Consistency check fixing hundreds of items despite the fact everything should be consistent RRS feed

  • Question

  • DPM 2012 R2 on windows 2012 R2 server

    Three fileservers

    FS1 400GB 
    FS2 2TB
    FS3 2TB

    We joined the servers to the DPM on Saturday evening. It took around 7 hours to replicate. On Sunday evening everything was reporting ok, and no errors had been reported. A handful of users had been logging in and we could see some trivial file activity on the FS (word files etc)

    We even had a couple of restore points, and  just for fun we ran a consistency check. We had a similar set-up about three years ago, and CC used to take about an hour.

    (CC was run on all three servers at the same time) 

    FS1 took 25 mins to complete and transferred 500Mb of data and reported 89 items fixed out of 91593
    FS2 took 4 hours to complete and transferred 7.5Gb of data and reported 2259 items fixed out of 2205564
    FS3 took 5 hours to complete and transferred 7.2GB of data and reported  7520 items fixed out of 2315612

    I ran a CC this morning on FS1 and it was even worse. 190 items and 600MB of data

    My understanding is that while you might expect some activity the number and files and amount of data is completely at odds with doing a CC on a system that is reporting no errors and has been online for less than 24 hours. While there has been some activity it is nowhere near the number of files thayt have been "fixed".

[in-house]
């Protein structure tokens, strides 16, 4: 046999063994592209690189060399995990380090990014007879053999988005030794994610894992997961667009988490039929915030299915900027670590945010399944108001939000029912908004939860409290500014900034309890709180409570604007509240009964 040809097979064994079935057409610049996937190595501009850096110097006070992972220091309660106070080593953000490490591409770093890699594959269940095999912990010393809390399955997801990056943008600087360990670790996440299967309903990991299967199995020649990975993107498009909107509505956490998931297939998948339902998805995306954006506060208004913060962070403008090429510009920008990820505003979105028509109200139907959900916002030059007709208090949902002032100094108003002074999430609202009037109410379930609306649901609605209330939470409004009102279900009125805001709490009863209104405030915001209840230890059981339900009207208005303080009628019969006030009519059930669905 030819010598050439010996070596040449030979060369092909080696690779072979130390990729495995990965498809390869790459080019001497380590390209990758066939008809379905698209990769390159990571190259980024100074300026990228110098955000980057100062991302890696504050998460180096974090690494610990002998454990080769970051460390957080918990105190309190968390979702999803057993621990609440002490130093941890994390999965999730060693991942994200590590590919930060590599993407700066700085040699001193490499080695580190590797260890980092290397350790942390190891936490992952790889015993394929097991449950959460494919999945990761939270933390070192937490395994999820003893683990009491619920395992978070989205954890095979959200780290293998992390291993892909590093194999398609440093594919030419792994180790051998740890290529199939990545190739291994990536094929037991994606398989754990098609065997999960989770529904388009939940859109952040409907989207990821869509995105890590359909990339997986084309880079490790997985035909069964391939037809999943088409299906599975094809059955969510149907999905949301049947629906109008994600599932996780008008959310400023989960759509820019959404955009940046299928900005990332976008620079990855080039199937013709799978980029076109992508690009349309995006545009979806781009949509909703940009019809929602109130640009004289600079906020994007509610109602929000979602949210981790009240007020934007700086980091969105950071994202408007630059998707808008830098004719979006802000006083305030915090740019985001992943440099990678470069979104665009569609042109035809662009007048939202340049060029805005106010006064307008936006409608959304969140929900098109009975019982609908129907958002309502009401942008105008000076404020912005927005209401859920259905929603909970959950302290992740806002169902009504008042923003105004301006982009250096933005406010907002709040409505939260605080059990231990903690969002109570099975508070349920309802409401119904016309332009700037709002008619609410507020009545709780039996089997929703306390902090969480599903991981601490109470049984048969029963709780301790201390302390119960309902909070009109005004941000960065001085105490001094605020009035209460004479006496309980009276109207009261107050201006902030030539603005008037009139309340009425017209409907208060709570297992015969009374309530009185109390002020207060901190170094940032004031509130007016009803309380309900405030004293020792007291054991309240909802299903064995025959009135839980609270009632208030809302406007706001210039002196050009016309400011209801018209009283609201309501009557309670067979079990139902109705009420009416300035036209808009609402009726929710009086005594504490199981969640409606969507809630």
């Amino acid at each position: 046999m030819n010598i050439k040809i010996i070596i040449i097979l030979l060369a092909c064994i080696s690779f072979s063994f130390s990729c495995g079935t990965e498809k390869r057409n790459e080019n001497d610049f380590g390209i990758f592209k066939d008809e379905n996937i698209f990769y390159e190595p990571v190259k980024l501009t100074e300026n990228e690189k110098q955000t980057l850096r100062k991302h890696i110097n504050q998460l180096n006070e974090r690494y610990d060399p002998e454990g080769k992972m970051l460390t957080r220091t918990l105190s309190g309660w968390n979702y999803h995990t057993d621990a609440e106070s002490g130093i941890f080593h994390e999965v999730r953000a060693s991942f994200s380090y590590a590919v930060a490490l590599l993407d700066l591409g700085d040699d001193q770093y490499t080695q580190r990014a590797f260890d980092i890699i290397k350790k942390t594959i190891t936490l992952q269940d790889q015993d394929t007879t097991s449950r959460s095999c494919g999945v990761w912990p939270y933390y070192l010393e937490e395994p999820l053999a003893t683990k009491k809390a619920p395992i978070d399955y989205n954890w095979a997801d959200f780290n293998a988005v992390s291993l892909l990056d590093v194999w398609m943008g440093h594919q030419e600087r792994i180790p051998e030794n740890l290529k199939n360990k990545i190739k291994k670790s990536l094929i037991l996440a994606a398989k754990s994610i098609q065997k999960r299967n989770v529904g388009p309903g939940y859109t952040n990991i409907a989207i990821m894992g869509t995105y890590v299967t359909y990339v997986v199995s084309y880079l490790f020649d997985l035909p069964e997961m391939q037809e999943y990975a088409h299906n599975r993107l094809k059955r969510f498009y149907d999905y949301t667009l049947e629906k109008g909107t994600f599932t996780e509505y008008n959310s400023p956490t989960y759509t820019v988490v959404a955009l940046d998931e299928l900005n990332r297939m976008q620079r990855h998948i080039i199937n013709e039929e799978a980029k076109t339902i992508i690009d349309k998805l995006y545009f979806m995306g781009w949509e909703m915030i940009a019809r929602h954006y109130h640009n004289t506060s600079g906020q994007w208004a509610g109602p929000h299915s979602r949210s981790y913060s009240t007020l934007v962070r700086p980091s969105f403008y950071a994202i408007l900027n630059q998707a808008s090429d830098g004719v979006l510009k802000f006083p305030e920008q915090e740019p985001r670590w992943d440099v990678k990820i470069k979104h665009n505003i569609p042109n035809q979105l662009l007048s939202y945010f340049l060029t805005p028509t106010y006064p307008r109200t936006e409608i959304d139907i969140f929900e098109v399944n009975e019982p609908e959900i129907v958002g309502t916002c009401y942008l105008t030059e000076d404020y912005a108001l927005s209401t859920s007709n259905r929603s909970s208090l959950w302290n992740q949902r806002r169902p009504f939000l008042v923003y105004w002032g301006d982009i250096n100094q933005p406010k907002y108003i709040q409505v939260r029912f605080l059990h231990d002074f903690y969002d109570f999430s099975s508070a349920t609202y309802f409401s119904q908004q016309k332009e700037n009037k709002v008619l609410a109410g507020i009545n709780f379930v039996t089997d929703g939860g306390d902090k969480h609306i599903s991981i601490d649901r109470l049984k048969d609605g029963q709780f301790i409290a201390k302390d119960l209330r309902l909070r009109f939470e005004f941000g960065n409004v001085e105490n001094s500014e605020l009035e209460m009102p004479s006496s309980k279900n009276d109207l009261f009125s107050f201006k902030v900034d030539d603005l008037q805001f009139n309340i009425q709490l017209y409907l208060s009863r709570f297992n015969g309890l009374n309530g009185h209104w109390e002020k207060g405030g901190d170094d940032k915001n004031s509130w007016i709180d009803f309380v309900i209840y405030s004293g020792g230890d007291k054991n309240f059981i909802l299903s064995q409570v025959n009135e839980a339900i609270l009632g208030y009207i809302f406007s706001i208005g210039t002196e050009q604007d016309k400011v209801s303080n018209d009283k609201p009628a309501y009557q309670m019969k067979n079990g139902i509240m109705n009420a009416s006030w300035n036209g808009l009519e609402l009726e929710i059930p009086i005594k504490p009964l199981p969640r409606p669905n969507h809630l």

• Edited by Joe Darkman Monday, October 20, 2014 9:01 AM
    Monday, October 20, 2014 8:57 AM

All replies

  • Hi,

    Do you have any AV s/w that does a scan or a dedup scheduled that may be touching lots of files ?  DPM also tracks file metadata changes like last modified, last accessed, ntfs permission changes etc. It doesn't necessarily need to be file data that was tracked and transferred.  Also, amount of data transferred also includes agent communications for crc checks of files - so even if 0 files were fixed, you would still see data transferred numbers.

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    Thursday, October 23, 2014 3:49 AM